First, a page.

The first Rashi on the Torah is so bizarre, it’s worth bringing it in its own words (with Sefaria’s help):
בראשית IN THE BEGINNING — Rabbi Isaac said: The Torah which is the Law book of Israel should have commenced with the verse (Exodus 12:2) “This month shall be unto you the first of the months” which is the first commandment given to Israel. What is the reason, then, that it commences with the account of the Creation? Because of the thought expressed in the text (Psalms 111:6) “He declared to His people the strength of His works (i.e. He gave an account of the work of Creation), in order that He might give them the heritage of the nations.” For should the peoples of the world say to Israel, “You are robbers, because you took by force the lands of the seven nations of Canaan”, Israel may reply to them, “All the earth belongs to the Holy One, blessed be He; He created it and gave it to whom He pleased. When He willed He gave it to them, and when He willed He took it from them and gave it to us” (Yalkut Shimoni on Torah 187).
Rashi’s question is, if the Torah is a book of laws, it should have started in Exodus 12:2; where the first mitzvah given to the People is mentioned. For what use to us are all the stories before that? His answer is, so that one day, when anyone might show up and wonder why we “took” the Land of Israel, we’ll be able to say something like, you know G-d who created the whole world? He is the One who gave it to us’.
Of course, the answer suffers from an internal logic paradox: why would someone who doesn’t believe in G-d or the Torah ask us this question and accept such an answer, but to me, that’s the least of it. What’s mind-boggling, is that Rashi, who lives in 11th century France, caring for his vineyard and busy writing extensive commentary (without electricity and word-processors…), 1000 years after the Second Temple was destroyed, and just prior to the Crusaders who are about the sweep through Europe in deadly marches, looks at the whole “diaspora-experience” is just a little accident on our history but the real thing, the whole reason for the Torah, and why it begins where it does, is for our connection with the Land of Israel.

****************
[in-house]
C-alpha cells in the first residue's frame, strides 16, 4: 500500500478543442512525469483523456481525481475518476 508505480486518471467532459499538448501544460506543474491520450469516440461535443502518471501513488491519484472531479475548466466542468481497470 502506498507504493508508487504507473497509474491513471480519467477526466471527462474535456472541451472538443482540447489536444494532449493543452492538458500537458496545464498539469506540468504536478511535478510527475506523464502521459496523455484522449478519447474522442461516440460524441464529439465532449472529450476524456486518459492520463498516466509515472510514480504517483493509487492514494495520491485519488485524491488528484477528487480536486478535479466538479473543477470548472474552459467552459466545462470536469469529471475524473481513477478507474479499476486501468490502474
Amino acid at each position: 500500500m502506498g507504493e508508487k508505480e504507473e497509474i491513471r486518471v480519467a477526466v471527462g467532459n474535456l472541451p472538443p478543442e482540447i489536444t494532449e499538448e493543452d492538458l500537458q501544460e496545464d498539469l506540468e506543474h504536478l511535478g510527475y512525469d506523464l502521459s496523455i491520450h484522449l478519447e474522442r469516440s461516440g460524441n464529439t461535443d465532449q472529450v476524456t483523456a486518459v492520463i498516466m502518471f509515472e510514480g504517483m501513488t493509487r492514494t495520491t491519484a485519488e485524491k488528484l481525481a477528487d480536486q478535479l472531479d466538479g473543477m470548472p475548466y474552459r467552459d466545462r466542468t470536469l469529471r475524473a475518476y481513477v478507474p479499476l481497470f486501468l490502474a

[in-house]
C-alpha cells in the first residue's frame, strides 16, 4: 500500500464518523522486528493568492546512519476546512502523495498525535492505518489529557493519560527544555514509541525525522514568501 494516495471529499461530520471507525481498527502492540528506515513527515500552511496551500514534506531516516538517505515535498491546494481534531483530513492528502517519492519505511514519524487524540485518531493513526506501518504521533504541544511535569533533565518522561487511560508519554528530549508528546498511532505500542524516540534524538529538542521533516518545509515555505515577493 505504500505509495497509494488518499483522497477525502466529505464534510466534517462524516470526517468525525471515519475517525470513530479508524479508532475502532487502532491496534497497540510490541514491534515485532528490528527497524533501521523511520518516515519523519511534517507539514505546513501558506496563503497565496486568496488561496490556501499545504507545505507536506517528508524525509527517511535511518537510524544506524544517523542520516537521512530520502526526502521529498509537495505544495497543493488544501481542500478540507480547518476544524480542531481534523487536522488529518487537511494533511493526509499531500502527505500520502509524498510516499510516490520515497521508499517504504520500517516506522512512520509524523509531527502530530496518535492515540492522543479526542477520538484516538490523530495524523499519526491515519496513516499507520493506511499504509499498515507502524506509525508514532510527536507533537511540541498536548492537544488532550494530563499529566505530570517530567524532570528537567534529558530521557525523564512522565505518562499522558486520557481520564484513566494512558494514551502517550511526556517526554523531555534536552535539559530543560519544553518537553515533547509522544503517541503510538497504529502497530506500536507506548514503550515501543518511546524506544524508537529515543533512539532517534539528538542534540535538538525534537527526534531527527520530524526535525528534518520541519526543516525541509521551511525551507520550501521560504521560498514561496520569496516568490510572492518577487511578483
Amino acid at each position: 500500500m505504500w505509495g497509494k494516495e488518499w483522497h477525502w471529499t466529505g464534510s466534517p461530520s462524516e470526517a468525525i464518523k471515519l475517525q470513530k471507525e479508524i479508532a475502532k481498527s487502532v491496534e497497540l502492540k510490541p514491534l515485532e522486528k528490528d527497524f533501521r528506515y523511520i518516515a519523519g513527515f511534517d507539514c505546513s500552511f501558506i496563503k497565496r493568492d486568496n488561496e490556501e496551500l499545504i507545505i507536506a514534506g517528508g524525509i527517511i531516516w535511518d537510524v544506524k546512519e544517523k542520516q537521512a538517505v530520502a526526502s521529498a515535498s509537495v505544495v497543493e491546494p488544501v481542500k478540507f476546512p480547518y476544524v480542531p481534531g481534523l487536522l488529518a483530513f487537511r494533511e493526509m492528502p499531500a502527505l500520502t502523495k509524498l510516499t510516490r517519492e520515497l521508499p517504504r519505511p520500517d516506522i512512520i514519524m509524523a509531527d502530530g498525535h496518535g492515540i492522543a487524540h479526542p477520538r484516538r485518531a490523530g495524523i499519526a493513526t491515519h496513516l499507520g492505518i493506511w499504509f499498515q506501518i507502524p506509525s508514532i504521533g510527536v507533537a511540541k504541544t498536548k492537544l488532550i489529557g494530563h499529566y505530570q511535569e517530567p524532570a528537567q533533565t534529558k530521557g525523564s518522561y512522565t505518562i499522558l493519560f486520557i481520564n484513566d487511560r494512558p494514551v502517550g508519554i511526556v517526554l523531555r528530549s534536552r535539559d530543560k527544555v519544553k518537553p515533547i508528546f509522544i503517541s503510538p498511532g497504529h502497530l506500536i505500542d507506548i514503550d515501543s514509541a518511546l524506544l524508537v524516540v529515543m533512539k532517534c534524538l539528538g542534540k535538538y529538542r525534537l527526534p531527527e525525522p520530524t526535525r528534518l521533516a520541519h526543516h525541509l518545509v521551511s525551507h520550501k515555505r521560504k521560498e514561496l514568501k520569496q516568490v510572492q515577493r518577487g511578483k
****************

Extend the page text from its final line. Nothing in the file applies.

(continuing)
A fantastic conversation took place between the House of Shamai and the House of Hillel. Here it is (from Tractate Eruvin 13:b, with Sefaria’s help):
תנו רבנן שתי שנים ומחצה נחלקו בית שמאי ובית הלל. הללו אומרים נוח לו לאדם שלא נברא יותר משנברא, והללו אומרים נוח לו לאדם שנברא יותר משלא נברא. נמנו וגמרו נוח לו לאדם שלא נברא יותר משנברא….
The Sages taught the following baraita: For two and a half years, Beit Shammai and Beit Hillel disagreed. These say: It would have been preferable had man not been created than to have been created. And those said: It is preferable for man to have been created than had he not been created. Ultimately, they were counted and concluded: It would have been preferable had man not been created than to have been created.
What does that mean? And how come Beit Shamai is “wining” this argument? In the Psalms (133:1), we find the famous song: hine ma tov uma na’im… הנה מה טוב ומה נעים behold, how good and pleasant… because we know things that are good but not pleasant, or pleasant but not good… Likewise, we just finished wishing each other, Shana Tova U’metuka, both a good and sweet year, because sometimes those two don’t come together. Why were humans created? We don’t know! Indeed, as the Mei Shiloach explains, it might have been “more comfortable”, more no’ach, easier or “preferable” in the above translation, if the human being was not created, but possibly not “more good”. That piece is left for us.